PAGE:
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WRF Election Law Attorneys Secure Voting Rights for Virginia Voters

September 2002

WRF Lawsuit Prompts Special Election in Northern Virginia
Five Northern Virginia voters, represented by WRF, declared a major victory in July as they dismissed their lawsuit against election officials of the Commonwealth of Virginia having won the right to hold a special election to elect a senator of their own to the General Assembly.

In June, WRF election law attorneys Lee E. Goodman and Thomas W. Kirby filed a federal lawsuit, Haddow, et al. v. Warner, et al., on behalf of their clients against the Governor of Virginia and Virginia election officials claiming Virginia election laws violated the equal protection and due process rights of over 48,000 disenfranchised voters in Fairfax and Prince William Counties.

"We were pleased to help the citizens of Northern Virginia secure their civil rights to vote and representation in the General Assembly," said WRF attorney Lee E. Goodman. "Our clients had the courage to challenge an unfair election system, and the people of Fairfax and Prince William won a right to vote for a senator from their community as a result."

The lawsuit was triggered when Senator Warren Barry resigned in June. Virginia called a special election in a newly created 37th Senatorial District instead of the original district Senator Barry had represented under Virginia's prior apportionment plan. That left over 48,000 citizens who had been moved from Senator Barry's old 37th to a new 39th Senatorial District wholly unrepresented by any incumbent senator who resided in the district. A central issue in the lawsuit was whether the incumbent state senator from the old 39th Senatorial District in Shawsville, Virginia, a rural town in the Southwest region of the State, had been assigned—or constitutionally could be assigned—to represent the people of Fairfax County and Prince William County in the northern region of the state.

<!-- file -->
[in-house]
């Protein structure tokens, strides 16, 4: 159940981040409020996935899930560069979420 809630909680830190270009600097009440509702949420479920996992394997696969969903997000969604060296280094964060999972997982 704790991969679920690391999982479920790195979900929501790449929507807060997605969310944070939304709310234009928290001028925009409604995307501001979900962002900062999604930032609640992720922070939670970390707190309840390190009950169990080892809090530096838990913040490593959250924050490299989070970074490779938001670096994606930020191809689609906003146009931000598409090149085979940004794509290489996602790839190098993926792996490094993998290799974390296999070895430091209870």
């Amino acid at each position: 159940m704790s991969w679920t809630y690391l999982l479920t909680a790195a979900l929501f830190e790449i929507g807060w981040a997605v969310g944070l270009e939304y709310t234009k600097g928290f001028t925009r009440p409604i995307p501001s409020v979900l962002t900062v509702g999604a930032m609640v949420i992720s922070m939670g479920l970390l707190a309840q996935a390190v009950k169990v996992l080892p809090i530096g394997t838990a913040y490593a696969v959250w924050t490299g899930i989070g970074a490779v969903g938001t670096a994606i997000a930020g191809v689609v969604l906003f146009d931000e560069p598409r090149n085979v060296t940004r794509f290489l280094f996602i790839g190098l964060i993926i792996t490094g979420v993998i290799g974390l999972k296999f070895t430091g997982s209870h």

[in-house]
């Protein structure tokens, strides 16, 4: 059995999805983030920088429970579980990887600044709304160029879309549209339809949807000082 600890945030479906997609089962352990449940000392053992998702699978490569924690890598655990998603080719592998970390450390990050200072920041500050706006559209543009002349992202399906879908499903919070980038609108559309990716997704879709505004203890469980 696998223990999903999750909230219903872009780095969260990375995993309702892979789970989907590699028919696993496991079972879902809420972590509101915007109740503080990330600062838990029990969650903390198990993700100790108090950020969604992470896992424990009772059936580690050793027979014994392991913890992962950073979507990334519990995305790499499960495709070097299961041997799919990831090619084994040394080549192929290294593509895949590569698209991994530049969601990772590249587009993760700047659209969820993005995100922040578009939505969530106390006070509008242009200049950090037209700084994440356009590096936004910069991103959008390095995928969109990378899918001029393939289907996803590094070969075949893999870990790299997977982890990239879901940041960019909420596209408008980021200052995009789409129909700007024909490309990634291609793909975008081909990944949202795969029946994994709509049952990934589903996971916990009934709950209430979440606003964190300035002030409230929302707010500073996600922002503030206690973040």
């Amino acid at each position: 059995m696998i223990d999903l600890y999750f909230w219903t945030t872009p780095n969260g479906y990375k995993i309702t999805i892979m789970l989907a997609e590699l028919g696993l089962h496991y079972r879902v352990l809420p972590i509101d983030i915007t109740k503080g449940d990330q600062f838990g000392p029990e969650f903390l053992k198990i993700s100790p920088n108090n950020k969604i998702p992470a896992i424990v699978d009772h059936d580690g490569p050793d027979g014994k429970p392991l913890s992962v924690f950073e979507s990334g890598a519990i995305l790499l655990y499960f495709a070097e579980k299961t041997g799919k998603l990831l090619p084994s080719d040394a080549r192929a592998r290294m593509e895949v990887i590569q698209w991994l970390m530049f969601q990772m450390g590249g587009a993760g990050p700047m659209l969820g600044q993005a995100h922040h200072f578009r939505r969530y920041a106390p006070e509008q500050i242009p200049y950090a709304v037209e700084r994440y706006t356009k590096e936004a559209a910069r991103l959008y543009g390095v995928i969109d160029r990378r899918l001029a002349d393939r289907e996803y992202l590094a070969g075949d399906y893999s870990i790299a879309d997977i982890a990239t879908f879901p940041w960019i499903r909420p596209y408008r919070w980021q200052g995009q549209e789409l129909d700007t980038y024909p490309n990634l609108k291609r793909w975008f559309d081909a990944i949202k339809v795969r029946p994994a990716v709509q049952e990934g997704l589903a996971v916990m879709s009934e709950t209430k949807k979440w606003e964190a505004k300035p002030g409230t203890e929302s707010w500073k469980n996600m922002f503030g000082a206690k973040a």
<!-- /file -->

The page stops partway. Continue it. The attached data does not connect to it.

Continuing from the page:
Five days after the lawsuit was filed, faced with a choice of either moving to Fairfax County to satisfy Virginia Constitutional requirements or stepping down, the incumbent senator from Southwest Virginia announced that he would retire by the end of summer, and he formalized his retirement in a letter to the governor on July 22, four days before the case was to go to a hearing in federal court. The Governor's Office then promptly issued a writ of special election which granted WRF's clients a special election of their own in their new 39th Senatorial District of Fairfax County and Prince William County, precisely the result requested in WRF's lawsuit.

"There's no doubt that Wiley Rein & Fielding's legal action forced the politicians in Richmond to respect my constituents' constitutional rights," said Virginia Delegate Jay O'Brien who represents sections of the new 39th Senatorial District in the Virginia House of Delegates and will run for State Senate in the upcoming special election. "The citizens in my district went without effective representation for many months, and faced the prospect of an unfair special election until Wiley Rein & Fielding stepped in. Now, the people I represent will have their own special election to vote for a senator who lives in their community and shares their interests on many important issues like transportation, taxes and education."

WRF represented John Haddow, Bruno Maestri, James Arritt, William Jasien and David Pace in the lawsuit.

For more information about this case or other questions relating to voting rights, contact Tom Kirby (202.719.7062 or).